Sunday, February 14, 2010

Aging Disgracefully

I ran 45:57.54 in the 10,000 last Thursday evening — 1:03 away from an M50 PB. I'm at peace with the result. The race plan went well — started with 1:48 for the first lap, 4:28 for the first kilo. Kept up that effort throughout the race and ran the last kilometre in 4:29. Unfortunately the weather decided to put on a show more suitable for outdoor dining at midnight, rather than one for racing 25 laps of the track. It was 27 degrees when we ran (81 Fahrenheit), and humid. The sweat was pouring out of me. I'm a generous sweater, so don't run next to me on a training run in summer! Deek once said that the marathon should be held during the Winter Olympics. I'll add the 10,000 to that request.

For the first few laps I ran behind the group of John, Roger and Bronwyn. I overtook Bronwyn but John and Roger gradually got away — they were running too fast for me. The rest of my race was pretty lonely. I just concentrated on keeping the effort constant. Took one drink from the table set up on the back straight, but could have taken more. With 10 laps to go I saw the distance between myself and John shrinking from the 100 metres he'd built up. I managed to pass him with 2 laps to go, then calculated I'd need a quick last lap to break 46 minutes — did this with 1:40 for the last lap.

I've been thinking that I haven't aged gracefully. Like the motorcycle club I'm a member of, I've grown old disgracefully. If I were to run 45 minutes for 10k (on a cool day), the age-grade tables say that's worth 39:45 for a whipper-snapper. I'd need to be running 41:30 now to be "as graceful" as I was back in '91. Anyway, I'm having as much fun with running as I was back then, so that's the main thing. With running, it pays to have a sense of humour. If you can't laugh, you won't survive the pain inherent in running to the best of your ability. That's why I run with funny people — like the Speedygeese, or the Wednesday arvo runners — pictured below doing their best Wiggles impersonation on the front porch of Parliament House.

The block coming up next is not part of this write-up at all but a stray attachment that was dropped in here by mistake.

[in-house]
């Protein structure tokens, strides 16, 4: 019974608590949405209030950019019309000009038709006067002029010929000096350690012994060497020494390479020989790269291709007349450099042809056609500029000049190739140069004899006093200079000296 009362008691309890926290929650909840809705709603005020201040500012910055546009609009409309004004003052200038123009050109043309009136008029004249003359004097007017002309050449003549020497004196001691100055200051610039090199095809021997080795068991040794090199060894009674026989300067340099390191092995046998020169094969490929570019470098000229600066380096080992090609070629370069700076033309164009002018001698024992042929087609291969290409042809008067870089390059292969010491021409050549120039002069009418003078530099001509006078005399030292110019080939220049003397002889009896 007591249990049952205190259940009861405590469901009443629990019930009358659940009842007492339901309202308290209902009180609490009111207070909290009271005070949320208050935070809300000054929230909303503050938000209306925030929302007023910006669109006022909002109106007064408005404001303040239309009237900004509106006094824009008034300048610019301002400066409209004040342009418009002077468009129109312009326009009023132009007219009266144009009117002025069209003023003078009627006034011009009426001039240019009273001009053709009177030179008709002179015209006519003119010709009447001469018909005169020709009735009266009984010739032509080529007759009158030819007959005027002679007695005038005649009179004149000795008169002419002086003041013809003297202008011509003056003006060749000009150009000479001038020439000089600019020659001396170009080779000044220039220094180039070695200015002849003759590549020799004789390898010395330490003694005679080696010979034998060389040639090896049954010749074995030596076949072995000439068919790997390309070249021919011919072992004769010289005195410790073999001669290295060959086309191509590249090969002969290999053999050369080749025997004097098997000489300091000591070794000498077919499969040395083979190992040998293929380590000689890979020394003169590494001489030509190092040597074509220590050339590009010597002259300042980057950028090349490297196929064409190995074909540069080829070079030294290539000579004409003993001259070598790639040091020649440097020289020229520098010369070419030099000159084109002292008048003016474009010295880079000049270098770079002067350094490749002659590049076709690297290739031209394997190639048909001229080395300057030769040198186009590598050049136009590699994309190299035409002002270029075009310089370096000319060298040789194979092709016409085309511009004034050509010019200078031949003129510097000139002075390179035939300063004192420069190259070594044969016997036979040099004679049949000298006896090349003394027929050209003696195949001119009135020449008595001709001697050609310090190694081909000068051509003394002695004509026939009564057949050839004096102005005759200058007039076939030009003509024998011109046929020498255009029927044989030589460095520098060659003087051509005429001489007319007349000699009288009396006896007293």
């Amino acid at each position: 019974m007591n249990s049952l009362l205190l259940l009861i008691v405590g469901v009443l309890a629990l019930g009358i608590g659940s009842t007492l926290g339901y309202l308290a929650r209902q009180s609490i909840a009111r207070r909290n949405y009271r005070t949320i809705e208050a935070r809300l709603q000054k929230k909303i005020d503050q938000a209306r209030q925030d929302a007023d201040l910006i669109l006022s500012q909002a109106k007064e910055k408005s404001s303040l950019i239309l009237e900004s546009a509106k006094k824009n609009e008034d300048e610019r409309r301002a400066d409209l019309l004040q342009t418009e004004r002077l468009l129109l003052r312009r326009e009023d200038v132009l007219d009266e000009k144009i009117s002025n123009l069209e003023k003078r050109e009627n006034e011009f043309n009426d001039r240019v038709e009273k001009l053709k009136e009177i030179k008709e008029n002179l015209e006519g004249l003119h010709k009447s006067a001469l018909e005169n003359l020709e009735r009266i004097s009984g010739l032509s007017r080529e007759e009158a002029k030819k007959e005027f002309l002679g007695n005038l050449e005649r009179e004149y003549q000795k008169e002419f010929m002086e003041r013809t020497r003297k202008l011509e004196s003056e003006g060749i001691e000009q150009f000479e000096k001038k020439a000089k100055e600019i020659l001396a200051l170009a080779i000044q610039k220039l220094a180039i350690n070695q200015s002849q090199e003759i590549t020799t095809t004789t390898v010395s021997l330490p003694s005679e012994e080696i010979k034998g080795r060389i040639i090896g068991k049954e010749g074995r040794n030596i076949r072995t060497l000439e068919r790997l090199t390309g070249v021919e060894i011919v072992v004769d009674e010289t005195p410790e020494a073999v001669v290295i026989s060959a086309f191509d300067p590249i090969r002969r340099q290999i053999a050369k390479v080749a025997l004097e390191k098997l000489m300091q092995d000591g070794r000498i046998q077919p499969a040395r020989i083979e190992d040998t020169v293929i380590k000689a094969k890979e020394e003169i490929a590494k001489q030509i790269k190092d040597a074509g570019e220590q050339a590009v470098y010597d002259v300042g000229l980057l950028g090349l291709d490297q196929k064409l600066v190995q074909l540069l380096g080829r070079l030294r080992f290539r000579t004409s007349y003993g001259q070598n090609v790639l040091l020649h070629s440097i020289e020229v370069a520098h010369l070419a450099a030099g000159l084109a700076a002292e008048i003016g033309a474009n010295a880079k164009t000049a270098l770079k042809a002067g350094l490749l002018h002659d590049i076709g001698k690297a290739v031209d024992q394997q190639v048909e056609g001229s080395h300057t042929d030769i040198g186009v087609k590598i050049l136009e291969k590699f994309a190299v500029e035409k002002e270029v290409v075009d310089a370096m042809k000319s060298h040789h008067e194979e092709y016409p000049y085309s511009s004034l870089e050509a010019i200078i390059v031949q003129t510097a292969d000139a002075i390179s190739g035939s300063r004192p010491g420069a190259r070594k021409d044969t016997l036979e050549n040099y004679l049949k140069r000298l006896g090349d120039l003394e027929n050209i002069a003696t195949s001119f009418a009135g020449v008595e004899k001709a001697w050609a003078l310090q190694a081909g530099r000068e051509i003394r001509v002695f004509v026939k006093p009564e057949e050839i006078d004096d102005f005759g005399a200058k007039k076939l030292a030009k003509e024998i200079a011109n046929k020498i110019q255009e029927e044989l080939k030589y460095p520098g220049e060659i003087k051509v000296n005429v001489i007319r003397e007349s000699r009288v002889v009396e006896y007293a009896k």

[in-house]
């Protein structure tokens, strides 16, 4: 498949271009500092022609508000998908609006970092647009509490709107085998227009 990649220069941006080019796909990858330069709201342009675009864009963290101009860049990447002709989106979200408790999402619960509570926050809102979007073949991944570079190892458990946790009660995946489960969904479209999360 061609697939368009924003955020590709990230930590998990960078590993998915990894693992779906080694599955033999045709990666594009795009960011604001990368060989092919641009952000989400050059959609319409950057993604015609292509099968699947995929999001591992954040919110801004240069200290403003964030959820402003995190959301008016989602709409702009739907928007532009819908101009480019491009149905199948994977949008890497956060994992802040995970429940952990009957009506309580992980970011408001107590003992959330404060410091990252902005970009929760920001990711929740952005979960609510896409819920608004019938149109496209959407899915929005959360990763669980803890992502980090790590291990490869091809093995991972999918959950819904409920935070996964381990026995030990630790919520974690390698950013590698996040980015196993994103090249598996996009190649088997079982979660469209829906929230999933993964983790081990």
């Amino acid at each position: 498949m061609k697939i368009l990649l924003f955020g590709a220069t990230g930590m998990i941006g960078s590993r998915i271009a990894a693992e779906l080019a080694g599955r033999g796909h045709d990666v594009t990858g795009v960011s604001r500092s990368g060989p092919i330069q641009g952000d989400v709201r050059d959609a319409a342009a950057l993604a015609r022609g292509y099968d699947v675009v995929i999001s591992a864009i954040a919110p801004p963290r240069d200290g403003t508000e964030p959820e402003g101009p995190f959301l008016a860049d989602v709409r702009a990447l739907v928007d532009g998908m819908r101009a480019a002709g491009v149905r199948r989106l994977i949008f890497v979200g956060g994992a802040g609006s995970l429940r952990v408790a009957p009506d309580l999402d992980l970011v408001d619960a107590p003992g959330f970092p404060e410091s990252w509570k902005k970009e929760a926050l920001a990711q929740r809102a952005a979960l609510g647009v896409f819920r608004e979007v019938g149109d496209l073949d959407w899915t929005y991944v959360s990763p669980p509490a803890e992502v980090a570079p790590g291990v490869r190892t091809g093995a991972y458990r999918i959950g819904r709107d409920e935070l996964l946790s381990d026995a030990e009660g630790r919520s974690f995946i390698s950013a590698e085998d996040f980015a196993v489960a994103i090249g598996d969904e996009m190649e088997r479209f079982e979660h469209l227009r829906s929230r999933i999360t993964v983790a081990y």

10k splits: 4:28, 4:32, 4:35, 4:33, 4:34 (22:42), 4:37, 4:41, 4:43, 4:45, 4:29 (23:15).

I run with escapees from Shutter IslandRunning is less painful when you run with funny people


jen said...

Well done on the race Ewen! Sounds like a really strong performance. I am envious of all your fun running buddies- pretty cool. :) great pic too!

Em said...

I am full of admiration for anyone who runs 10,000, 5000 is my running in circles limit!

Thomas said...

Well, the title of the post made me chuckle and others finished slower than you did, so it could have been a lot worse.

There's always next time!

strewth said...

I agree, running can be fun with excellent company and lots of laughter. Glad I am included as one of the "funny" people who keep you company on your runs!! :)

Toasty said...

you got to enjoy it!

TokyoRacer said...

Good time for 27 degrees. Definitely worth well under 45:00 on a cool day.
I like Deek's comment.